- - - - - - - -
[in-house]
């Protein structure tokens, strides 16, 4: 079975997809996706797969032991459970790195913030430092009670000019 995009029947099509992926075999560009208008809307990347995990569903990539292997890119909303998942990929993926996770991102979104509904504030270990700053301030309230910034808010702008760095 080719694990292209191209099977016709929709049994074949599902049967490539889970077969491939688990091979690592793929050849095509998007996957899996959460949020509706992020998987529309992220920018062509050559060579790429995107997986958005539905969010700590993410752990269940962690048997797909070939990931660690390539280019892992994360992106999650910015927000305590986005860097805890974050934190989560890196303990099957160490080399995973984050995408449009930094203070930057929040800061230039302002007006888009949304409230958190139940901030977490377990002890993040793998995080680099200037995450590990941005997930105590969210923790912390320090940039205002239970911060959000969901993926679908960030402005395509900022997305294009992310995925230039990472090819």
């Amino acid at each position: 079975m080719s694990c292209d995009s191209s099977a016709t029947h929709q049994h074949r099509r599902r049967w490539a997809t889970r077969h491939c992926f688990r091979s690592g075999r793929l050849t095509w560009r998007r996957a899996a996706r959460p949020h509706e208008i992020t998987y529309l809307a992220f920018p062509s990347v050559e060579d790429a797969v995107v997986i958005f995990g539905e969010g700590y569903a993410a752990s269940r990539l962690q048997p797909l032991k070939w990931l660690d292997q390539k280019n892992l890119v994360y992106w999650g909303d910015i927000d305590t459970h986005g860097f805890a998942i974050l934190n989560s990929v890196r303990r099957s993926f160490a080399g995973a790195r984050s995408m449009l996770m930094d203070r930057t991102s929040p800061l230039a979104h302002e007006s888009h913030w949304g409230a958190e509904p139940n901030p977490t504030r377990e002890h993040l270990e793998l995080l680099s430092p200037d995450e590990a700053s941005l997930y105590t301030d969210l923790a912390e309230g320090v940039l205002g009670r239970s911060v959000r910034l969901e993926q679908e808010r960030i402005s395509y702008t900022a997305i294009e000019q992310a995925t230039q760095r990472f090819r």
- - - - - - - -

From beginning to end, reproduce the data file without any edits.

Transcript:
[in-house]
């Protein structure tokens, strides 16, 4: 079975997809996706797969032991459970790195913030430092009670000019 995009029947099509992926075999560009208008809307990347995990569903990539292997890119909303998942990929993926996770991102979104509904504030270990700053301030309230910034808010702008760095 080719694990292209191209099977016709929709049994074949599902049967490539889970077969491939688990091979690592793929050849095509998007996957899996959460949020509706992020998987529309992220920018062509050559060579790429995107997986958005539905969010700590993410752990269940962690048997797909070939990931660690390539280019892992994360992106999650910015927000305590986005860097805890974050934190989560890196303990099957160490080399995973984050995408449009930094203070930057929040800061230039302002007006888009949304409230958190139940901030977490377990002890993040793998995080680099200037995450590990941005997930105590969210923790912390320090940039205002239970911060959000969901993926679908960030402005395509900022997305294009992310995925230039990472090819």
């Amino acid at each position: 079975m080719s694990c292209d995009s191209s099977a016709t029947h929709q049994h074949r099509r599902r049967w490539a997809t889970r077969h491939c992926f688990r091979s690592g075999r793929l050849t095509w560009r998007r996957a899996a996706r959460p949020h509706e208008i992020t998987y529309l809307a992220f920018p062509s990347v050559e060579d790429a797969v995107v997986i958005f995990g539905e969010g700590y569903a993410a752990s269940r990539l962690q048997p797909l032991k070939w990931l660690d292997q390539k280019n892992l890119v994360y992106w999650g909303d910015i927000d305590t459970h986005g860097f805890a998942i974050l934190n989560s990929v890196r303990r099957s993926f160490a080399g995973a790195r984050s995408m449009l996770m930094d203070r930057t991102s929040p800061l230039a979104h302002e007006s888009h913030w949304g409230a958190e509904p139940n901030p977490t504030r377990e002890h993040l270990e793998l995080l680099s430092p200037d995450e590990a700053s941005l997930y105590t301030d969210l923790a912390e309230g320090v940039l205002g009670r239970s911060v959000r910034l969901e993926q679908e808010r960030i402005s395509y702008t900022a997305i294009e000019q992310a995925t230039q760095r990472f090819r």